How To Make Home Brew BeerHow to Make Home Brew Beer - Home Brewing for Beginners
History of Beer Brewing
Home Brew Ingredients
Home Brew Equipment
Microbrewery or Fermenter
Sanitising and Sterilising
Crown Seals and Capping
Other Tools and Utensils
How to Home Brew Beer
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Home Brew Fermenter or MicrobreweryThe fermenter or microbrewery as it is sometimes called is one of the most important pieces of homebrew equipment that you will need to make your own homebrew beer. They are not complicated in design by any means and certainly not difficult to use, being really just a sealed vessel with an airlock that provides a place for your beer to ferment without it being infected by wild yeasts or bacteria. When I started home brewing I thought that a fermenter would be a far more complicated affair than it is with mysterious pipes and plumbing going everywhere.
The reality is that you could ferment your home brew beer in an open bucket if you wanted to, how the resulting beer would taste however is open to speculation and I would say the chances are high that it would be completely undrinkable due to infection from wild yeasts or bacteria. I might add that if the plastic that the bucket is made from is not suitable for use with alcohol it could be very toxic beer indeed.
A store bought fermenter is not a bad investment and they are very affordable, as of the time of writing a fermenter can be purchased complete for around AU$35. If you take good care of it you will get many batches of beer out of it during its usable lifetime. Thats not to say you cant make a fermenter either but be very careful of the materials you use are suitable for use with alcoholic beverages, a normal plastic bucket for example will be degraded by the ethanol and potentially make your beer quite toxic. Glass is an excellent material on the other hand that cleans easily but most metals oxidize and once again there is risk of contamination of the beer.
Lets have a look at the store bought fermenter pictured on this page. Its a food grade 25 litre plastic bucket with a snap on lid with a few extras that make it a pretty good fermenter. The grade of plastic it is made from is suitable for use with foods, it is inert, cleans up easily and will not taint your home brew beer or degrade when exposed to alcohol. The lid is made of the same grade of plastic and when fitted creates an air tight seal. Some fermenters have snap on lids like this one and others have lids that screw on and have a rubber O-ring to assist in sealing. My personal preference is for the snap on lid as they are easier to clean. This particular fermenter, like most bought from a homebrew supplier, has a tap on the bottom which makes bottling your beer so much easier than siphoning it into the bottles. Most taps can be fitted with a bottler, which is a straight plastic tube with a one way valve in the end that opens when the tube hits the bottom of a bottle, allowing you to fill your bottles with a minimum of waste and little risk of contamination. This particular fermenter also has a thermometer on the side that looks much like one you would find on an aquarium, very handy indeed for seeing what temperature your wort is.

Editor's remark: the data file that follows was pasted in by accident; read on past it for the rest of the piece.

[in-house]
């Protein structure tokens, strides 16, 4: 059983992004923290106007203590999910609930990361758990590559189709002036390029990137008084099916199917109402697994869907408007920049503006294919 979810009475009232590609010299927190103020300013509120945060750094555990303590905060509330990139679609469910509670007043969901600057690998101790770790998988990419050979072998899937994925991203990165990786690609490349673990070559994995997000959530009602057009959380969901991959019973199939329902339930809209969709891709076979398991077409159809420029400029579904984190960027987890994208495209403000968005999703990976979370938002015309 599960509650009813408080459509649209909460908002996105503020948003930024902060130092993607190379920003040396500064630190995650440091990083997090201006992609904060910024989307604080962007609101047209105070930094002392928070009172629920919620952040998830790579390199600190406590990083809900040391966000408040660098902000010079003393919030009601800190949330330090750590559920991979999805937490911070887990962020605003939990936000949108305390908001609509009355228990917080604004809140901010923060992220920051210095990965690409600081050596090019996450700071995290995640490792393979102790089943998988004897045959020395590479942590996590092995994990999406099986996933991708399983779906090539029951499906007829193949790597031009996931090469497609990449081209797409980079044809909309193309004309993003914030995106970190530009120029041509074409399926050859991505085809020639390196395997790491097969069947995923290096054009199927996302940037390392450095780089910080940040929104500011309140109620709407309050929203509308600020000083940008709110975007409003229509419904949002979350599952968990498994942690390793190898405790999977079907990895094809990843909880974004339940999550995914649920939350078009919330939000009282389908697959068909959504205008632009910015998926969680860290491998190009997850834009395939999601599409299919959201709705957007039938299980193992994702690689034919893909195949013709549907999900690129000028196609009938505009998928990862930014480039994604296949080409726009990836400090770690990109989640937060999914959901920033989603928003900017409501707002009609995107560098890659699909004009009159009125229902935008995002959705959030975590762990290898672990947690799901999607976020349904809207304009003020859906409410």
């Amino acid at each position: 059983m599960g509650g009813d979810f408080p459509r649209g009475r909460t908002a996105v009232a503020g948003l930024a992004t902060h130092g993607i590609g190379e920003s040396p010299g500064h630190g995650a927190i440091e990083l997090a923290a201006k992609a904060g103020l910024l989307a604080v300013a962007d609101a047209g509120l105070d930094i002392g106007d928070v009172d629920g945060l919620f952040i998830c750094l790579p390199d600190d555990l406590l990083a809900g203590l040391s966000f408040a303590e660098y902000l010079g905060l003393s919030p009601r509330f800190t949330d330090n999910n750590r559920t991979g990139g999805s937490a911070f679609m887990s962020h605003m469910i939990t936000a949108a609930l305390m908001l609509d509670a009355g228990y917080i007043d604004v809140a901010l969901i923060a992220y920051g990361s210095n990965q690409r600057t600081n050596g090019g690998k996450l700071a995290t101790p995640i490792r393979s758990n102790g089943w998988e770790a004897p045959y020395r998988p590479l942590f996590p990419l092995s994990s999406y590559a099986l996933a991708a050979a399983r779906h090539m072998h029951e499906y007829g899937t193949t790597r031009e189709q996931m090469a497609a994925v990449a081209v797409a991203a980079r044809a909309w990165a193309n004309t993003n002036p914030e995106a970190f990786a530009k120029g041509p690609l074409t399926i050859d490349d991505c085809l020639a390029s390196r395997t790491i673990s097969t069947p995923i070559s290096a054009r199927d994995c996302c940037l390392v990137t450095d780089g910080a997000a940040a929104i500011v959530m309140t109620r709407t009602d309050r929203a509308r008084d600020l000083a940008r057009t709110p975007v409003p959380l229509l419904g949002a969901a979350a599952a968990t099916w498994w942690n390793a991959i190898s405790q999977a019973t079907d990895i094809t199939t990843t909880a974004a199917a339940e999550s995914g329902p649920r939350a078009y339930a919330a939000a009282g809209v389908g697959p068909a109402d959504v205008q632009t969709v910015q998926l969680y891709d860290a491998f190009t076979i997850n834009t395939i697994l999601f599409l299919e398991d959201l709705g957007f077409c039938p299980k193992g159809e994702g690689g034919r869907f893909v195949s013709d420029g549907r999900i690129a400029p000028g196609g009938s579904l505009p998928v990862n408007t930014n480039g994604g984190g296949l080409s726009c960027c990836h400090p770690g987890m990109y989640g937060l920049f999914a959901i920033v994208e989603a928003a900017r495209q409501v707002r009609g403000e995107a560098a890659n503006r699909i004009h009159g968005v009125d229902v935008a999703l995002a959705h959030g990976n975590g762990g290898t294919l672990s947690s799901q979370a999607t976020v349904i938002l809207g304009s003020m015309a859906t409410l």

Last but not least is the airlock, which is one of the fermenters most important components due to the role it plays in allowing excess carbon dioxide gas to escape wihout permitting the entry of outside air and the wild yeasts and nasties that it carries. During fermentation there will be a lot of carbon dioxide gas generated and this must be allowed to escape, otherwise the pressure inside the fermenter will build up to the point where it will escape from the weakest point, usually the lid will blow off but I can imagine that it would be interesting if the tap blew off instead.
The airlock is really quite a simple device, it can be as simple as a tube connected to the lid of the fermenter that goes into a jar, bottle or glass of water. When the pressure builds up in the fermenter the CO2 gas simply bubbles through the water. A store bought airlock works on the same principle, if you examine the picture to the left of this paragraph you can see a close up of the airlock in action. This particular brand of airlock has two chambers and when you first add water to it both chambers will be about half full. As fermentation commences the pressure in the fermenter forces the water into the second chamber and the excess CO2 simply bubbles through it. In this image you can see a bubble rising through the second chamber. The water prevents the entry of the outside air and effectively stops any potential infection.
The airlock can be a useful guide to the fermentation process, while the airlock is bubbling you know that fermentation is still taking place as carbon dioxide gas is being created. Under the right conditions the average beer kit will take 5-8 days to ferment after which time the bubbling will slow down and stop as the fermentable sugars are consumed and fermentation ceases.
Using your fermenter to make your home brew beer is easy and requires very little input from the home brewer. Simply mix your home brew kit wort in the sterilized fermenter, seal the lid, add boiling water to the airlock and place the fermenter in a dark cupboard to allow it to ferment. After 6-12 hours you should see the airlock start to bubble and it will continue to do so until fermentation ceases. After fermentation is complete allow the sediments to settle for a few days and then bottle and prime your beer. Too easy!
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